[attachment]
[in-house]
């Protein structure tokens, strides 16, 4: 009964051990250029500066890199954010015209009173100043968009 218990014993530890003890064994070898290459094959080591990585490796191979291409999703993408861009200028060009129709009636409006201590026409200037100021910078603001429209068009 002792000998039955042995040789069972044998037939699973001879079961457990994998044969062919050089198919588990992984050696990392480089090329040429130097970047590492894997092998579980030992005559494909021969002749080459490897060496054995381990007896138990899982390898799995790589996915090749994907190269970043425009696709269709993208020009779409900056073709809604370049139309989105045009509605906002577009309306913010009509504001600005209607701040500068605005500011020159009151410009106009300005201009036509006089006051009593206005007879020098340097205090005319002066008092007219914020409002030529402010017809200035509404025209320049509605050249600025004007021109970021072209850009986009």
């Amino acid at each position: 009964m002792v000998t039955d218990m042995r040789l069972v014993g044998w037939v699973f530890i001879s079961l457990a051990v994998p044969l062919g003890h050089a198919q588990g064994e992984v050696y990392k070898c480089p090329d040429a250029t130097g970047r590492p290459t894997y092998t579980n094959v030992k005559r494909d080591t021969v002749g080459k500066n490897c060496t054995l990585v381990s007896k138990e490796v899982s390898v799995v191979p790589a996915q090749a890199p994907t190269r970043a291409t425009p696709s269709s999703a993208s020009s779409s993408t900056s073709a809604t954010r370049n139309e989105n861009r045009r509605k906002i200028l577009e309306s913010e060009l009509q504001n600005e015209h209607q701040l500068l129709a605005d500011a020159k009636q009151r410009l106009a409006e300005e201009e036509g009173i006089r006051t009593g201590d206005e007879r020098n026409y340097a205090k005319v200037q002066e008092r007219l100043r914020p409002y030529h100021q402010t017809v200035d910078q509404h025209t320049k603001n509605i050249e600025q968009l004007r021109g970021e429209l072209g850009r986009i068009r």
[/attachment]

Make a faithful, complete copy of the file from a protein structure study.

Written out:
[in-house]
């Protein structure tokens, strides 16, 4: 009964051990250029500066890199954010015209009173100043968009 218990014993530890003890064994070898290459094959080591990585490796191979291409999703993408861009200028060009129709009636409006201590026409200037100021910078603001429209068009 002792000998039955042995040789069972044998037939699973001879079961457990994998044969062919050089198919588990992984050696990392480089090329040429130097970047590492894997092998579980030992005559494909021969002749080459490897060496054995381990007896138990899982390898799995790589996915090749994907190269970043425009696709269709993208020009779409900056073709809604370049139309989105045009509605906002577009309306913010009509504001600005209607701040500068605005500011020159009151410009106009300005201009036509006089006051009593206005007879020098340097205090005319002066008092007219914020409002030529402010017809200035509404025209320049509605050249600025004007021109970021072209850009986009």
């Amino acid at each position: 009964m002792v000998t039955d218990m042995r040789l069972v014993g044998w037939v699973f530890i001879s079961l457990a051990v994998p044969l062919g003890h050089a198919q588990g064994e992984v050696y990392k070898c480089p090329d040429a250029t130097g970047r590492p290459t894997y092998t579980n094959v030992k005559r494909d080591t021969v002749g080459k500066n490897c060496t054995l990585v381990s007896k138990e490796v899982s390898v799995v191979p790589a996915q090749a890199p994907t190269r970043a291409t425009p696709s269709s999703a993208s020009s779409s993408t900056s073709a809604t954010r370049n139309e989105n861009r045009r509605k906002i200028l577009e309306s913010e060009l009509q504001n600005e015209h209607q701040l500068l129709a605005d500011a020159k009636q009151r410009l106009a409006e300005e201009e036509g009173i006089r006051t009593g201590d206005e007879r020098n026409y340097a205090k005319v200037q002066e008092r007219l100043r914020p409002y030529h100021q402010t017809v200035d910078q509404h025209t320049k603001n509605i050249e600025q968009l004007r021109g970021e429209l072209g850009r986009i068009r």